What Is Chakana (Inca Cross) Jewelry?

Visit Peru, and you will come across the chakana everywhere, from paintings and pottery to textiles and jewelry. The symbol is also carved out at archaeological sites, such as the Chan Chan and Machu Picchu. 

Whether you want to buy Peruvian-inspired chakana jewelry or are intrigued by this stepped cross symbol, we have got you covered. This article will take you through the Inca civilization’s one of the most enduring symbols - the chakana, also known as the Andean cross or the Inca cross. 

Symbol of the Old Culture

The chakana is representative of the old Andes cultures. This holy, geometric design traditionally represents the Southern Cross constellation visible from the southern hemisphere. 

The Andean aboriginals believed the particular constellation was the universe’s center.

The Chakana and its Corners

At the heart of the ancient Inca symbol is a circular hole representative of the city of Cusco, which was the Inca Empire’s capital. The circle is surrounded by four corners, and each corner is ridged with three steps. 

The three steps of each corner represent the Inca belief system’s three worlds:

  1. The Ukhu Pacha or the underworld 
  2. The Kay Pacha or the middle world 
  3. The Hanan Pacha or the upper world

The snake represents the underworld; the puma represents the middle world or the world inhabited by humans; the condor represents the upper world or the realms of the Gods reside. 

The three animals have a prominent place in the Inca artwork and architecture, along with the chakana. The Incans believed that when a person's soul traveled to the underworld upon death, the puma descended to the Ukhu Pacha to collect the soul and take it to the condor. The soul then journeyed to the upper world with the bird.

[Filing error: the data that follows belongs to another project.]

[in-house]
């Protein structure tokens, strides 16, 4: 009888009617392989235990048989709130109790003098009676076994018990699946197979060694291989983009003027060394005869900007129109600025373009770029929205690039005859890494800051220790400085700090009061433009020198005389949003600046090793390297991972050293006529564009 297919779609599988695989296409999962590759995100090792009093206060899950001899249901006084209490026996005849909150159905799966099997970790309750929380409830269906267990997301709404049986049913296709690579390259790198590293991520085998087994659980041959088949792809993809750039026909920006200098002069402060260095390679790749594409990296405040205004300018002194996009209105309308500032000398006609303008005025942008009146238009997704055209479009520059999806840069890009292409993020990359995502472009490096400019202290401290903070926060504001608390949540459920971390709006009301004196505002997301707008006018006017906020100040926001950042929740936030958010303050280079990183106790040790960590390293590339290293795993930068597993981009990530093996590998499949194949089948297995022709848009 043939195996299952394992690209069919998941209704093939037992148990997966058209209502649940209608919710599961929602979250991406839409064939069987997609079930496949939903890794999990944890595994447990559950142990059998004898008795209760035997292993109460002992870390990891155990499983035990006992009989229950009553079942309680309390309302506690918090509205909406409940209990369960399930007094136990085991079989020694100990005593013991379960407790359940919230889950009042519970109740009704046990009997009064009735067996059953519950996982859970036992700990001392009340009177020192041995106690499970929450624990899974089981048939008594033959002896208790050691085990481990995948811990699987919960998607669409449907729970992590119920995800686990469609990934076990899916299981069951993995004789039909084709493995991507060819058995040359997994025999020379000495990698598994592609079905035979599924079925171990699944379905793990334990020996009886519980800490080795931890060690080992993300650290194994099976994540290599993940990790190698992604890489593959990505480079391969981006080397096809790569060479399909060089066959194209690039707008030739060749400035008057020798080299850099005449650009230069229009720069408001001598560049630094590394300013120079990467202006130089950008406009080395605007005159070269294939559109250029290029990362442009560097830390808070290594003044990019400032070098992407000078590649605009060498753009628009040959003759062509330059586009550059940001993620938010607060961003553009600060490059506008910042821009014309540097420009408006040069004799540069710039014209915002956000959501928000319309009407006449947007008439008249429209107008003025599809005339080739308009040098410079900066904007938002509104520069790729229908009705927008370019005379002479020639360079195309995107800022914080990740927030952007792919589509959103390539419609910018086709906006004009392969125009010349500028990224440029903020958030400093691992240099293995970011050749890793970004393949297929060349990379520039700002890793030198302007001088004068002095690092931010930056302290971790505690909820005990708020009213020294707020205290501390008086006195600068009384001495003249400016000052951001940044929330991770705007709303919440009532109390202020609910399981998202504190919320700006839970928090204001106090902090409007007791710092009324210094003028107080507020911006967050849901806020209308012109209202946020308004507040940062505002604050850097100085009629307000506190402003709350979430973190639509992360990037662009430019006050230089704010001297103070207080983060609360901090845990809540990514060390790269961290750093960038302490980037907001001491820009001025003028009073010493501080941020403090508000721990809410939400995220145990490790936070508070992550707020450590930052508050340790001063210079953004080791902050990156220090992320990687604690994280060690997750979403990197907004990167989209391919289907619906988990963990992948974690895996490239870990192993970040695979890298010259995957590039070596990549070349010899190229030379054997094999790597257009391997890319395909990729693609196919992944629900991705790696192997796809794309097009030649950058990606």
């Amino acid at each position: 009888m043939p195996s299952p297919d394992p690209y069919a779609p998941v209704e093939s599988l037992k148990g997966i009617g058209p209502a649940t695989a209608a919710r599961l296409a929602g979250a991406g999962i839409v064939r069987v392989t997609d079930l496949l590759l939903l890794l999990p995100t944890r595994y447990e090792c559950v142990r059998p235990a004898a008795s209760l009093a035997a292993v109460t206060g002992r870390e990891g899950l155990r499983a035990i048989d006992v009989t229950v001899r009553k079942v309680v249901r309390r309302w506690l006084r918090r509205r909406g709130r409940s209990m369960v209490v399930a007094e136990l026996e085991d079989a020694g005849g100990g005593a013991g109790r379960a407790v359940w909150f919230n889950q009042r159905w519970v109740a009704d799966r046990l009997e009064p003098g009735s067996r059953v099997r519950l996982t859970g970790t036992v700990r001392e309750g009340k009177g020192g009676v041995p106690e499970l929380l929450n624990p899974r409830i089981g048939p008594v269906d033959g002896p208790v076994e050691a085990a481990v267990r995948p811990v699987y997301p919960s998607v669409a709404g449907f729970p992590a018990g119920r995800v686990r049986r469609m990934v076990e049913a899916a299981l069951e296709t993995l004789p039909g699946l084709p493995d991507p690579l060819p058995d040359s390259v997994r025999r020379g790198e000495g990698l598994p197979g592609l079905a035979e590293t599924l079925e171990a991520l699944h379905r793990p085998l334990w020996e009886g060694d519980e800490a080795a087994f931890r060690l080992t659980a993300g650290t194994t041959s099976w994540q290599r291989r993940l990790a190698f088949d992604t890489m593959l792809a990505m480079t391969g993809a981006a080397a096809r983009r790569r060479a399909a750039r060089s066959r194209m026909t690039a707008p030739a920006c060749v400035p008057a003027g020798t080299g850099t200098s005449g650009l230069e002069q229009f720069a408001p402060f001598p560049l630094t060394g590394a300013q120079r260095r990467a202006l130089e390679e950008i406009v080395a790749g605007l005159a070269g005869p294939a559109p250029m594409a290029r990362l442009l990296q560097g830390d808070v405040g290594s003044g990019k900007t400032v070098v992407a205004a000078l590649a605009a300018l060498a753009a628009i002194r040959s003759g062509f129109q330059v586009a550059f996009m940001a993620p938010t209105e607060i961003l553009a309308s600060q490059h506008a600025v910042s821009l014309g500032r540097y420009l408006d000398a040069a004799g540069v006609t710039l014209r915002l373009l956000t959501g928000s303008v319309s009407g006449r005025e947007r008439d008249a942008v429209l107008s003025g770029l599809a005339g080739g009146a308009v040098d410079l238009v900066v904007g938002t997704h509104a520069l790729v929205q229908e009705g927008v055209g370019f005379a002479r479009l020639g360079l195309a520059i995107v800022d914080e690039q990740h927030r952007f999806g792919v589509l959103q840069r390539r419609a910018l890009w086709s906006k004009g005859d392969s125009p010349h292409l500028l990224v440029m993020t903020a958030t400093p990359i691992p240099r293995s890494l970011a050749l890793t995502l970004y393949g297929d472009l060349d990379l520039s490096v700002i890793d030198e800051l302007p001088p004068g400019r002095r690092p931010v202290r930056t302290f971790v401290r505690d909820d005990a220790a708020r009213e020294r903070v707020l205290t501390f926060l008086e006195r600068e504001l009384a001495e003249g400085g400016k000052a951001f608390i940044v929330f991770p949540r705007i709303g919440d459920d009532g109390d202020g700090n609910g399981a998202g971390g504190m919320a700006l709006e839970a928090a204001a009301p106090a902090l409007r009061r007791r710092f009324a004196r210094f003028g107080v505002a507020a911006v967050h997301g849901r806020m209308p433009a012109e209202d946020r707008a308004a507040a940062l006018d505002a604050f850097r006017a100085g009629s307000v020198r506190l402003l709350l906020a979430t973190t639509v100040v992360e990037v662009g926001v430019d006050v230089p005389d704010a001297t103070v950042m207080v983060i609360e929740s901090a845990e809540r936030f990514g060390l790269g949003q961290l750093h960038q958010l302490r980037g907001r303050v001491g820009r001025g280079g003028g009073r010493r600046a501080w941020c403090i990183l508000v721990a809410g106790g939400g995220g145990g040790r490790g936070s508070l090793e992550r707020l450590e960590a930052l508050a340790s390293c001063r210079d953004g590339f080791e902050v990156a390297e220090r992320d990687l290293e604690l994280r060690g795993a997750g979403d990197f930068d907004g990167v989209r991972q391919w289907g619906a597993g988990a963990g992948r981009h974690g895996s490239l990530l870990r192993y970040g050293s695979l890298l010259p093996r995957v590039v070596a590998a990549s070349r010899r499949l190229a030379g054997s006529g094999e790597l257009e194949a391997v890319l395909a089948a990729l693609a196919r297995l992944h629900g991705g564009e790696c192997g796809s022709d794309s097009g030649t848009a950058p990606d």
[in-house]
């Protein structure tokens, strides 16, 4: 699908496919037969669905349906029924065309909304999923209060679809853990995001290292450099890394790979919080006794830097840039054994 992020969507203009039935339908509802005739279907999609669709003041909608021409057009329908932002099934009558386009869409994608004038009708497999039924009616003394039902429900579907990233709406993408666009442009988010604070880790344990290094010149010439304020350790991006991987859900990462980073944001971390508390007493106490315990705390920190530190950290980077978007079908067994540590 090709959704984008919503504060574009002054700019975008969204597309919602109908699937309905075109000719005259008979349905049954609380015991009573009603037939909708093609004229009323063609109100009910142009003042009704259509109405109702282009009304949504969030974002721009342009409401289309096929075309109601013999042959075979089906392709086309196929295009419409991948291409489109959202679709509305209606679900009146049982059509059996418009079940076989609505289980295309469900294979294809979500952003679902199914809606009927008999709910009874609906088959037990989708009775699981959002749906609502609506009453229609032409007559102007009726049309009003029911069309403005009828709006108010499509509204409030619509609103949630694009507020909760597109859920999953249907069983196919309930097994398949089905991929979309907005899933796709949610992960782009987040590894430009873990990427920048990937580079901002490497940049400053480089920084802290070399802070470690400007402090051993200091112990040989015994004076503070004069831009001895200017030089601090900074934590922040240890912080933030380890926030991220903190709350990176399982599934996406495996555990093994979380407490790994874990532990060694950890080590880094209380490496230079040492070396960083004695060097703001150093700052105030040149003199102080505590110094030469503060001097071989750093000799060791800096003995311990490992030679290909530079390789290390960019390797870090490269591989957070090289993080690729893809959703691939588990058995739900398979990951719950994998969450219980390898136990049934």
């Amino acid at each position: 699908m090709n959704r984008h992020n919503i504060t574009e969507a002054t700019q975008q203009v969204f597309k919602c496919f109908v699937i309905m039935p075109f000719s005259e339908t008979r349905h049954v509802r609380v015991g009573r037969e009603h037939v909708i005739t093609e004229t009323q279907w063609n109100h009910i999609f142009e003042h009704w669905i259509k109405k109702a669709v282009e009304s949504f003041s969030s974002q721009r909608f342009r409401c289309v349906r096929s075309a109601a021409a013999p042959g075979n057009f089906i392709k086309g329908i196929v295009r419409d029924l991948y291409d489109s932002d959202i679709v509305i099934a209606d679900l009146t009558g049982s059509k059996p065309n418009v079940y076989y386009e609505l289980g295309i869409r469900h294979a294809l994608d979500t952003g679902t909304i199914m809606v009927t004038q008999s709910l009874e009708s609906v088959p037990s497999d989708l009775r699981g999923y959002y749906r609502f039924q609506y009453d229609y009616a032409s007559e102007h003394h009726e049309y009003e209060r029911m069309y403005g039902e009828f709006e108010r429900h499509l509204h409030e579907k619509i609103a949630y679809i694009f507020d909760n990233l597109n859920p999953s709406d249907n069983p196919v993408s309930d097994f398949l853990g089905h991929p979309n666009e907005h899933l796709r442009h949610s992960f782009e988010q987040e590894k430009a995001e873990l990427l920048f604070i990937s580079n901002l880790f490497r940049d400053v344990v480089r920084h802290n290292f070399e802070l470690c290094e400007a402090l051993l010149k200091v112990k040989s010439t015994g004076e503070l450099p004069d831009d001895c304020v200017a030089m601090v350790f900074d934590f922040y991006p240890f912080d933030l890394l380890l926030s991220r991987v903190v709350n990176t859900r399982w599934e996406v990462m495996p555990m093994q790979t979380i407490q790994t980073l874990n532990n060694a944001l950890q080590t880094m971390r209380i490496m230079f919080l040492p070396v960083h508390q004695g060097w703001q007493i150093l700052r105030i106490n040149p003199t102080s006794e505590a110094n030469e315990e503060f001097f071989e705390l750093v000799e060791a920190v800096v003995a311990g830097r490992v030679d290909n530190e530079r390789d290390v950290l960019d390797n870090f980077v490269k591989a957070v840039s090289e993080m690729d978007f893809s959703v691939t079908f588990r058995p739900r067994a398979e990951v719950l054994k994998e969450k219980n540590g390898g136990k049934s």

Some believe each corner indicates the Inca culture’s values, like llankay or work, munay or love, and yachay or knowledge. One corner may represent the three commandments of not lying, not stealing, and not being lazy. 


The chakana is also said to stand for the sowing and harvesting times and the four seasons. Some Andean communities celebrate May 2nd and 3rd as Chakana Day. On these days, the Southern Cross is directly pointed at the Southern pole, which marks the beginning of the harvest period.

The Chakana and Pre-Inca Cultures

History points out that the Andean cross symbol existed prior to the Inca civilization, too. The twelve-cornered design was occasionally seen in pre-contact artifacts like ceramics and textiles from Ica, Wari, Tiwanaku, and Caral cultures. 

That is some exciting history, isn’t it? When in Peru, take a tour of the Museo Inca in Cusco for an immersive experience of the ancient Inca civilization.

In the meantime, order your Peruvian-inspired chakana jewelry online from Peru Gift Shop.